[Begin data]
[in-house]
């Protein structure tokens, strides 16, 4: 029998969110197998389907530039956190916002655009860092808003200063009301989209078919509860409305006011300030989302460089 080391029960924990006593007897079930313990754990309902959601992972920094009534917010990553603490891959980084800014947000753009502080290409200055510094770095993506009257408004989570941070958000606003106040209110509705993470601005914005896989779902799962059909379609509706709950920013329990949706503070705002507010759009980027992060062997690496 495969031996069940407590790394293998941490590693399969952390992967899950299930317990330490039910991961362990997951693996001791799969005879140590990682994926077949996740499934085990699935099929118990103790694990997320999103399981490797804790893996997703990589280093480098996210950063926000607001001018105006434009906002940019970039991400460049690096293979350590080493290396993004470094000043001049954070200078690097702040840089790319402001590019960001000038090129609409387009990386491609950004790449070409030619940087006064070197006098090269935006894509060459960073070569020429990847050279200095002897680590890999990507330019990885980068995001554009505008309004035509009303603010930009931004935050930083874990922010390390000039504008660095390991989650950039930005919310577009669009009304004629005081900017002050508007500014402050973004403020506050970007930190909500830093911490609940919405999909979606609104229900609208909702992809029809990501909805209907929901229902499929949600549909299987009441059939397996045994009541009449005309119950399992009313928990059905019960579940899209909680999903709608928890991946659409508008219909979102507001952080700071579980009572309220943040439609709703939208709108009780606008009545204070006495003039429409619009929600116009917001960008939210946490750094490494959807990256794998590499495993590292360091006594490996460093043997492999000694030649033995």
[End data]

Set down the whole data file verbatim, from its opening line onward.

[in-house]
């Protein structure tokens, strides 16, 4: 029998969110197998389907530039956190916002655009860092808003200063009301989209078919509860409305006011300030989302460089 080391029960924990006593007897079930313990754990309902959601992972920094009534917010990553603490891959980084800014947000753009502080290409200055510094770095993506009257408004989570941070958000606003106040209110509705993470601005914005896989779902799962059909379609509706709950920013329990949706503070705002507010759009980027992060062997690496 495969031996069940407590790394293998941490590693399969952390992967899950299930317990330490039910991961362990997951693996001791799969005879140590990682994926077949996740499934085990699935099929118990103790694990997320999103399981490797804790893996997703990589280093480098996210950063926000607001001018105006434009906002940019970039991400460049690096293979350590080493290396993004470094000043001049954070200078690097702040840089790319402001590019960001000038090129609409387009990386491609950004790449070409030619940087006064070197006098090269935006894509060459960073070569020429990847050279200095002897680590890999990507330019990885980068995001554009505008309004035509009303603010930009931004935050930083874990922010390390000039504008660095390991989650950039930005919310577009669009009304004629005081900017002050508007500014402050973004403020506050970007930190909500830093911490609940919405999909979606609104229900609208909702992809029809990501909805209907929901229902499929949600549909299987009441059939397996045994009541009449005309119950399992009313928990059905019960579940899209909680999903709608928890991946659409508008219909979102507001952080700071579980009572309220943040439609709703939208709108009780606008009545204070006495003039429409619009929600116009917001960008939210946490750094490494959807990256794998590499495993590292360091006594490996460093043997492999000694030649033995």